The first guesstimates are in on how much additional money the Minnesota Twins raked in from Target Field, and they’re pretty substantial: Sports economist Andy Zimbalist ballparks it at $50 million, while Forbes magazine — which has a pretty good track record in these matters — says it’s more like $70 million.
Where’s the money coming from? Team Marketing Report estimates that the average expense per ticket at Target Field, including concessions purchases, is about $51.75, vs about $41.40 at the Metrodome last year. (TMR’s estimates are pretty fudgy — does every family of four really buy two team caps? — but are close enough for this kind of comparison.) The Twins drew 3,223,640 fans this year, vs. 2,416,237 last year. That’d be enough to bring in about $64 million in new spending, and that’s before accounting for things like increased ad signage and not having to share money with its state landlords, like it had to do under its old lease.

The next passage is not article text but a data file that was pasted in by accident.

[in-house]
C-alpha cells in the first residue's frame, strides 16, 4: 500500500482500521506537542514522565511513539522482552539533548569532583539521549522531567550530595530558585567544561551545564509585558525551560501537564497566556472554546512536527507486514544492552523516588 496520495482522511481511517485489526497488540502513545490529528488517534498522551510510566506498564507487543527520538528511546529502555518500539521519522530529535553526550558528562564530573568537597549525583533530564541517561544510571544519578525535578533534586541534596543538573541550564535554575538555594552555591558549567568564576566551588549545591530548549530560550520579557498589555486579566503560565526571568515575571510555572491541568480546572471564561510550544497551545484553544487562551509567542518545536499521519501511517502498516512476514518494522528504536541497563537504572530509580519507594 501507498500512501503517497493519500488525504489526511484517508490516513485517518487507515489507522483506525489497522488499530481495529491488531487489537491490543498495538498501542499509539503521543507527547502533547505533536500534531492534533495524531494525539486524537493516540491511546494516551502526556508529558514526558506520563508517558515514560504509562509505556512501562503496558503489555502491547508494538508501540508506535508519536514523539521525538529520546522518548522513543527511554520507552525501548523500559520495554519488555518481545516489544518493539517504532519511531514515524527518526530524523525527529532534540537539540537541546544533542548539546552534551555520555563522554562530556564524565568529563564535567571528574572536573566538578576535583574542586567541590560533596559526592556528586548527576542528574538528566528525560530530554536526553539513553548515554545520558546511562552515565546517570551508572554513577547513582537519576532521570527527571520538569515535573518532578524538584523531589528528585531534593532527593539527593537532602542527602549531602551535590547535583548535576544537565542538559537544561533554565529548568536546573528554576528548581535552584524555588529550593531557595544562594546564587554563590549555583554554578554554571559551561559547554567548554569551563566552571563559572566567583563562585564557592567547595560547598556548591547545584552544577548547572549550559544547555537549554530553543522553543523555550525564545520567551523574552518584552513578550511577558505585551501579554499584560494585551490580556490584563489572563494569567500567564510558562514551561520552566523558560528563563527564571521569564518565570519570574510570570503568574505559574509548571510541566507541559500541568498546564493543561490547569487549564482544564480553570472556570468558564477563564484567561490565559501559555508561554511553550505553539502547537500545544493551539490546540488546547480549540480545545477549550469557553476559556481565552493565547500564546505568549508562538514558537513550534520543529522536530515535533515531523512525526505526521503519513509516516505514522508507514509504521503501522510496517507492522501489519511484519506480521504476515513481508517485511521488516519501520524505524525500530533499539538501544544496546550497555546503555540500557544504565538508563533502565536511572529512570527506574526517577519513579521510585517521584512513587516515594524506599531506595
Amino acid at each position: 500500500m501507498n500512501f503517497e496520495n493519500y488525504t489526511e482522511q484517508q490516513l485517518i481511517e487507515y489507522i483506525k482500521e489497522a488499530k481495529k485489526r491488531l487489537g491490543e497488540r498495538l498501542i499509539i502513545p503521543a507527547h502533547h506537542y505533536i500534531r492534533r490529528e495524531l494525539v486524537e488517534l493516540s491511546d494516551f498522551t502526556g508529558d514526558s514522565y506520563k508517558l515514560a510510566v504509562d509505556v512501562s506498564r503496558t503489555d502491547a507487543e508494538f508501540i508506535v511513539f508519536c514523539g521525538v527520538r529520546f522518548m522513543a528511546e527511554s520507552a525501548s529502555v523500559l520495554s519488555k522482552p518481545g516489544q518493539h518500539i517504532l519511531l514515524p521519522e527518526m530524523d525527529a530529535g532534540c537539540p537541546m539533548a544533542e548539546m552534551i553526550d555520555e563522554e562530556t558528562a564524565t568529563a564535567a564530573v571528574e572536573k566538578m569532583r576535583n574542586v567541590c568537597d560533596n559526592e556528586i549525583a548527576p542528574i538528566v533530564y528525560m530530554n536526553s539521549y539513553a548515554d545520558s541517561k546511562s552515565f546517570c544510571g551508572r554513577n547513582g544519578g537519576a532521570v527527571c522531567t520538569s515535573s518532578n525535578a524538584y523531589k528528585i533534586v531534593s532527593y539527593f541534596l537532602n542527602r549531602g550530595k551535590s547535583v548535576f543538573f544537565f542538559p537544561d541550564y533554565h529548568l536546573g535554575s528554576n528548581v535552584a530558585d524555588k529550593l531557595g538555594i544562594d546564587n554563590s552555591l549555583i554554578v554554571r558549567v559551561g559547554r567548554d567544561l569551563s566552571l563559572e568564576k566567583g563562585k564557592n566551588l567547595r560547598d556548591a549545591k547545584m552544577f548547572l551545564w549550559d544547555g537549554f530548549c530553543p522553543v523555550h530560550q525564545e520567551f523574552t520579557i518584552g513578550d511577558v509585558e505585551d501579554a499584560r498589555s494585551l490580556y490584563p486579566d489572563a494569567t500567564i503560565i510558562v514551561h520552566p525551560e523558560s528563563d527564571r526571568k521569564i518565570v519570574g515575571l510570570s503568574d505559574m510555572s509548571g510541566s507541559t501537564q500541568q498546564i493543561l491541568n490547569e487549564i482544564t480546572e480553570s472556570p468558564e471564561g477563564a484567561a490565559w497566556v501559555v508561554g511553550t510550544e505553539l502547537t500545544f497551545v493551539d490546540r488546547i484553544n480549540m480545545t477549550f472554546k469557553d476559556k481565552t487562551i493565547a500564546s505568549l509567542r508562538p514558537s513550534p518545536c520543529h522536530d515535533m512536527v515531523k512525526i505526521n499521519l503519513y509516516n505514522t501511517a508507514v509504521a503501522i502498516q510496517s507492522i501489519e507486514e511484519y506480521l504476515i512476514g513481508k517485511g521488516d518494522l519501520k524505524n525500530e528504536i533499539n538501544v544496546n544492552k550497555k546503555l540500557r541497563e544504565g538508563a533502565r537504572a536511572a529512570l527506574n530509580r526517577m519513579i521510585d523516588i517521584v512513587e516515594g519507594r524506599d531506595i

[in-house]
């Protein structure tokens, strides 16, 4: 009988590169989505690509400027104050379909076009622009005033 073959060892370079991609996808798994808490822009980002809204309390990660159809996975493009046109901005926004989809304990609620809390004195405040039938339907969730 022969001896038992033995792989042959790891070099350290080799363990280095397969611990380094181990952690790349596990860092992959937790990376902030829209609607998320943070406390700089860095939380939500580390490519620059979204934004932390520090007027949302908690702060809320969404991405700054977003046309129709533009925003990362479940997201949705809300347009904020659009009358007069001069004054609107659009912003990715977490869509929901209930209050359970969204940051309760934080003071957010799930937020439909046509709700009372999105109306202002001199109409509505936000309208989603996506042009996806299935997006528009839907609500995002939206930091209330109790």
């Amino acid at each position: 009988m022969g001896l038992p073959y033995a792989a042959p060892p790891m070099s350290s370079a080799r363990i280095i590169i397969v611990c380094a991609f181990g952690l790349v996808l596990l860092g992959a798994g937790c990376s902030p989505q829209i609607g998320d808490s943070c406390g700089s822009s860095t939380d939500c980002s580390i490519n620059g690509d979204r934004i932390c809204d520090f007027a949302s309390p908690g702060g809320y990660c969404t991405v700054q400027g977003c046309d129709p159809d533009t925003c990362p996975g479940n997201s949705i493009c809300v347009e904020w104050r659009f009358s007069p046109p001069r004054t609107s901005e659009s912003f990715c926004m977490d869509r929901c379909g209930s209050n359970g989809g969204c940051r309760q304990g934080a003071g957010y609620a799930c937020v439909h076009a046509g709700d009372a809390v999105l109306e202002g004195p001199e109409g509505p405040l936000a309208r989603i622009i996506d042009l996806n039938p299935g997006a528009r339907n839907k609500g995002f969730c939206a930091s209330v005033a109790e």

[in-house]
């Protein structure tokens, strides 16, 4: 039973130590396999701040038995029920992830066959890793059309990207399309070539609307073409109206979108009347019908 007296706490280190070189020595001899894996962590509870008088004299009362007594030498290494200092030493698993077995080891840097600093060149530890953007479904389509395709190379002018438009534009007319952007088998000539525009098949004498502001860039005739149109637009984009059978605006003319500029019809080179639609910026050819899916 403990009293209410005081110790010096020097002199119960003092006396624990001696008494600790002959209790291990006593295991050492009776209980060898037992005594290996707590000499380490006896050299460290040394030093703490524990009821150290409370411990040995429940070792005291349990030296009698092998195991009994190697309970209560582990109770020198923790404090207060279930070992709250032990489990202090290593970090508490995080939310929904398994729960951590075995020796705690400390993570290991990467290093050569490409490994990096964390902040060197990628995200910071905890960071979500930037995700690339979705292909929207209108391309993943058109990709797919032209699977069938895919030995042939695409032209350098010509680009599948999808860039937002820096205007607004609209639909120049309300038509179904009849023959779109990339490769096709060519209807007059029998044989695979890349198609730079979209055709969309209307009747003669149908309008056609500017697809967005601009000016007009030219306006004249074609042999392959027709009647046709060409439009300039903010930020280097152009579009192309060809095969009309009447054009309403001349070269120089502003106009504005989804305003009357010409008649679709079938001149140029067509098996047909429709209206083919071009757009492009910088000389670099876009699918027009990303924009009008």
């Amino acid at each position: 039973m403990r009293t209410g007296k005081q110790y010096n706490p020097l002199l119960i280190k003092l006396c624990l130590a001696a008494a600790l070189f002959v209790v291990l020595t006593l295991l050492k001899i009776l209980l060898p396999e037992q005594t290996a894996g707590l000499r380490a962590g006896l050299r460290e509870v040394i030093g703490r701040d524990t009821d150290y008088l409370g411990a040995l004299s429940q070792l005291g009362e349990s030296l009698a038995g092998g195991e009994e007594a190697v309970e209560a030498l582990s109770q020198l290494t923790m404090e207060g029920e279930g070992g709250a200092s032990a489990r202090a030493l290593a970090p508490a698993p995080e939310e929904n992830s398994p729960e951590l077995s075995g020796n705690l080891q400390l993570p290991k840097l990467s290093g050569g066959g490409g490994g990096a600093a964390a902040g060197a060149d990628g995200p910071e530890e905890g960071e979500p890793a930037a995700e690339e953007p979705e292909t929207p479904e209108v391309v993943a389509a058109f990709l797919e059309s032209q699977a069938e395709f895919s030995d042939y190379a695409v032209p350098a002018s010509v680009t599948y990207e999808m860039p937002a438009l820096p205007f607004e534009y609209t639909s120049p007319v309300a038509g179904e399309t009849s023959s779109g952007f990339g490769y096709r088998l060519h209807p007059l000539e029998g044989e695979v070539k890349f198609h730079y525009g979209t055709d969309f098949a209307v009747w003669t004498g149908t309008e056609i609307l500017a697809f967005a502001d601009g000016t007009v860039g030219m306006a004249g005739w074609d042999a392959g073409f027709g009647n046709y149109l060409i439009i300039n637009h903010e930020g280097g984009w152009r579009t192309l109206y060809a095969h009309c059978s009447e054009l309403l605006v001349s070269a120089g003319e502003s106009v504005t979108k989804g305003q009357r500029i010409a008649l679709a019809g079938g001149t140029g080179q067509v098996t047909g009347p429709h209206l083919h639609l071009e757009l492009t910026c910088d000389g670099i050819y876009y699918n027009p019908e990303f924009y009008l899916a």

Now, at this point your first thought might be: If the Twins are raking in so much money, couldn’t they have built the damn thing themselves, instead of sticking local shoppers with a sales tax hike? Maybe, but keep in mind that stadium honeymoons typically don’t last that long these days — 5-7 years at best, two or three if your team is lousy — and most of that new money (almost two-thirds, by my reckoning) comes from increased attendance, not increased ticket prices, so the bottom line might look very different a decade from now. Also, it’s not clear whether the Forbes and Zimbalist numbers include the extra cash the Twins will have to kick into the league’s revenue-sharing plan, which could knock down their windfall by about a third.
To really establish whether Target Field could have paid for itself, we’d need to see the Twins’ books. Anybody have any friends at the Twins’ insurance company?